What You Should Be Looking For On A Nutrition Label, According To Dietitian Stephanie Grasso - Exclusive

If you've ever looked at a nutrition label and thought, "What the heck am I actually looking at?" — you are not alone. The U.S. Food and Drug Administration updated the nutrition label this past summer for the first time in over 20 years to reflect improved scientific information based on new nutrition research and information from the public. The goal of this change was to make it easier for consumers to make informed and healthy eating choices.

Now that we have been given the tools for better diet habits, registered dietitian Stephanie Grasso told us exactly how to interpret those numbers on a nutritional label. When you pick up a food that you are interested in, what is the first thing your eyes are drawn to? More often than not, it's the calories. Grasso — whose nutritional videos on TikTok have gained her approximately 2.1 million followers and 27.7 million likes to date — said that's not such a bad thing. During an exclusive interview with Health Digest, Grasso shared her best tips on how to keep a balanced diet and why the way you approach a nutritional label matters.

Protein and that percent daily value number

Stephanie Grasso told Health Digest that the total number of calories on the nutrition label is now a lot bigger and "a good place to start." But to understand the nutritional benefits of the food, the TikTok influencer advises you to check for the carb and protein ratio. "I want to see a lot of fiber if it's a high-carb food. Added fiber helps you stay full. It's really good for the gut," Grasso said. She explained that protein will "make you feel satisfied throughout the day and regulates your blood sugars," so you should definitely look at those numbers.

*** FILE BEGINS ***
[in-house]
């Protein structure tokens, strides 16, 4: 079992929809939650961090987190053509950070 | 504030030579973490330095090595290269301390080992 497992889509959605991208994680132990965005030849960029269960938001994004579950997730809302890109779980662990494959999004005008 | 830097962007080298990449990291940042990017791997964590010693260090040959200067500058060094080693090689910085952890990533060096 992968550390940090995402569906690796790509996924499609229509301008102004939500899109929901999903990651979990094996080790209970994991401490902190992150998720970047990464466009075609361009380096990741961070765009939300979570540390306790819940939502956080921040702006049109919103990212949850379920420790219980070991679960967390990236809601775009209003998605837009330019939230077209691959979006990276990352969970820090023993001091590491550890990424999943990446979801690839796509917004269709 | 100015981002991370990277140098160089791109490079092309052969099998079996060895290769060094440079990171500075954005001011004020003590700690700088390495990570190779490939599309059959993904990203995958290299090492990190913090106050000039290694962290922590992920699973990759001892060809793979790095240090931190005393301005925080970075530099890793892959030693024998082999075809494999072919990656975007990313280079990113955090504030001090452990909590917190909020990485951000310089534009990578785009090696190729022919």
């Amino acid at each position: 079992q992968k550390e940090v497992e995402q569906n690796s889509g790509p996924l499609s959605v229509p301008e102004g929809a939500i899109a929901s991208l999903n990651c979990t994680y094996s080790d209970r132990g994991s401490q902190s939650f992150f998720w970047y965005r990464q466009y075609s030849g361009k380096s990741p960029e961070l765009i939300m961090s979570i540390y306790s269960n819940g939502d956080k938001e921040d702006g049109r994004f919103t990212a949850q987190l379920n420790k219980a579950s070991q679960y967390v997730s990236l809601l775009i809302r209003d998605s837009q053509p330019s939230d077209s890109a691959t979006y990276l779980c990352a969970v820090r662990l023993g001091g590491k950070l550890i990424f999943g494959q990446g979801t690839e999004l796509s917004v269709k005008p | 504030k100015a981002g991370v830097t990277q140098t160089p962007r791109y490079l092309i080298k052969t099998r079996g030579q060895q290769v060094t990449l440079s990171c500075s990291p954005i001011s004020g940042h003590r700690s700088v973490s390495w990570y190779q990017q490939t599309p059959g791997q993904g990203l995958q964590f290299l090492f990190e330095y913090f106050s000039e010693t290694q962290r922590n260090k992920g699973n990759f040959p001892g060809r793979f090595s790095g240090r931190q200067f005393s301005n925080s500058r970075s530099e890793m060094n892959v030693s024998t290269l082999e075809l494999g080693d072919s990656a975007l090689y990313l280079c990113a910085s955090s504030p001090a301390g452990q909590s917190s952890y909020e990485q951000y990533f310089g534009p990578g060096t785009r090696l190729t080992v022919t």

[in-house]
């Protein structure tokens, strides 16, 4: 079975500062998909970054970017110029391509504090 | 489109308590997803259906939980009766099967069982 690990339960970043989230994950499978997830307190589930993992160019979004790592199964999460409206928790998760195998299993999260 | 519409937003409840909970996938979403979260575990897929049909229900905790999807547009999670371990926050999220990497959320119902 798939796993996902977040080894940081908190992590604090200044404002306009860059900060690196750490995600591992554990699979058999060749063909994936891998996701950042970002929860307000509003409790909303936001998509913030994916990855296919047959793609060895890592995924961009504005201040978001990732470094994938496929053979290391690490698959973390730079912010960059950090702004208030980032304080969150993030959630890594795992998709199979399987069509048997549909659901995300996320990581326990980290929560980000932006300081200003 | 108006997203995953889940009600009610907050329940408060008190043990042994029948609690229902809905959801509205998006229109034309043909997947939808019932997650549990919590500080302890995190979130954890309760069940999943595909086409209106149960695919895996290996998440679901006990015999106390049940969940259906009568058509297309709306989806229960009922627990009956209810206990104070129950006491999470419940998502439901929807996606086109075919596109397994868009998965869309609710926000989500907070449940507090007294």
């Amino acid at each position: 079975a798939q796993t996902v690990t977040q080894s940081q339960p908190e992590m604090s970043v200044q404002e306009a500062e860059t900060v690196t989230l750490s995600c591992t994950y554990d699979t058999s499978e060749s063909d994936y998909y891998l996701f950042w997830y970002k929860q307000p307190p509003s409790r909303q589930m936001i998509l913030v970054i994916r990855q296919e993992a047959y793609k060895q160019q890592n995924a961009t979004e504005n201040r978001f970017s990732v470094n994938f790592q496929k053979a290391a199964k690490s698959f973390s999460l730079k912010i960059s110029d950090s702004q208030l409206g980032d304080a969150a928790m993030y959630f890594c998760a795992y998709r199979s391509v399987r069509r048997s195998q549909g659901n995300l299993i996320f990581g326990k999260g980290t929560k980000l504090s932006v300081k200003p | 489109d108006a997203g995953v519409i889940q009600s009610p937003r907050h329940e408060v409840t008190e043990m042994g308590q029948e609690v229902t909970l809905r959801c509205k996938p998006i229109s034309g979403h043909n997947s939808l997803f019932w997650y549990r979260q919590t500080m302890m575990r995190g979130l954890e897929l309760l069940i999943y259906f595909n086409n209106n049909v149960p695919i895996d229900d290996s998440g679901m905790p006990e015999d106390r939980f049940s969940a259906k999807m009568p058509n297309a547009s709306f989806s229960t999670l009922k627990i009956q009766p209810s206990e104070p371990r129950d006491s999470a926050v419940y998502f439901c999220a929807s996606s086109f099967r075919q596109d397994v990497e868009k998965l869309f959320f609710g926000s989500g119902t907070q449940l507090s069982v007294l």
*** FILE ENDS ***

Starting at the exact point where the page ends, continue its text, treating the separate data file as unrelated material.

Then, the percent daily value is a good way to tell if a food is high or low in nutrients. Grasso elaborated that 20% or higher is high, and anything 5% or lower is low. "The nutrients you want to get more of, or the high daily value, is going to be your protein, the vitamins, the minerals, and the monounsaturated fats," she said. "[For] the lower percent daily value, we want to limit our saturated fats [and] our sodium," Grasso continued.

Next time you take a trip to the grocery store, use Grasso's knowledge to become more aware of the foods you are picking up. You'll never be intimidated by a nutritional label again!

Check out Stephanie Grasso's TikTok or Instagram page to keep up with her latest videos.